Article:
By David Sutton
“I actually graduated from law school before it was cool,” University of Florida Law professor Amy Stein reminisced.
It was the first month of the 2L year, and already the major firms were interviewing at the University of Chicago for their coveted summer internships. At stake was the big firm job that Amy Stein did not even want yet, convinced that she would instead work for the Federal Government in environmental law. But as true today as it was then, she had to keep her options open, and interviewing for these internships was the first big step in guaranteeing good employment after graduation. She was waiting outside a room to be interviewed, and in a great tradition that continues to this day, the other students in line were undermining each other’s confidence.
“Why weren’t you at the dinner last night?”
After failing to establish a prima facie case for IIED for such an insidious remark, Amy had to admit that she had not been invited to the dinner at all.
It turned out that the firm she was applying for had taken all of the law review interviewees out to dinner the previous night, and – pick your jaws up off the floor – Amy was not a member of the law review. Confidence appropriately shot, she was immediately called in for the interview.
At this point a lot of thoughts were running through her mind, not the least of which was, “why am I here?” Apparently she likes to think out loud, because this also happens to be the first thing she said to her interviewer.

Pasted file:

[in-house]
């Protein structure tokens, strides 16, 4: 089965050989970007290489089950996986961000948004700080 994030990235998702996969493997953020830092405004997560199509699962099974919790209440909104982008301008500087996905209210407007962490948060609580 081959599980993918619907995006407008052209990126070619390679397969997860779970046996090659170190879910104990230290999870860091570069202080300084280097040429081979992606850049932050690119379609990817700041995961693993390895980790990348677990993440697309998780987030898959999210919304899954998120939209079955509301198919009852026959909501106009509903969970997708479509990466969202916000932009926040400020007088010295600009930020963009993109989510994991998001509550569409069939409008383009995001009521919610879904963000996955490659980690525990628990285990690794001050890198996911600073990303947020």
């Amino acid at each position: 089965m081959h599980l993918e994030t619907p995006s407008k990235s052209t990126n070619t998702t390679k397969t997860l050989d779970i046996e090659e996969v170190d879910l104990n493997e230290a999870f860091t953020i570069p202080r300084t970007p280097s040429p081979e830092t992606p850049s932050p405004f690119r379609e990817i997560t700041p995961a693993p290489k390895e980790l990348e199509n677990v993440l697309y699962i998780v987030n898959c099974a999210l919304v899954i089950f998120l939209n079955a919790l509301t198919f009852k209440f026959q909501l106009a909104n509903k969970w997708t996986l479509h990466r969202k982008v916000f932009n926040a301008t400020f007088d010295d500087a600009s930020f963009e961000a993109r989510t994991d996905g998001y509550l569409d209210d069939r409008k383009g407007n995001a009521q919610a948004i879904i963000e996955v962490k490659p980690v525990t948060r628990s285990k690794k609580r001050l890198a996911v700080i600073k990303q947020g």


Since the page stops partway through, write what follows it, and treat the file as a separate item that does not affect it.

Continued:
She had a great point though: if this firm was so concerned about the law review that it took them all out to dinner, why were they wasting everyone’s time by interviewing non-law review members? For the first time in human history, it was the interviewer that was at a loss for words. Not knowing what else to do, he offered her the position on the spot!
At that exact moment, Stein glanced out the window and took this classic picture:
In the real world, the interviewer was greatly impressed by her candor and spent the interview time asking how his firm could better recruit new law students. While that may not have landed her that job, strong self-confidence is what landed her dream job: working in environmental law in Washington D.C.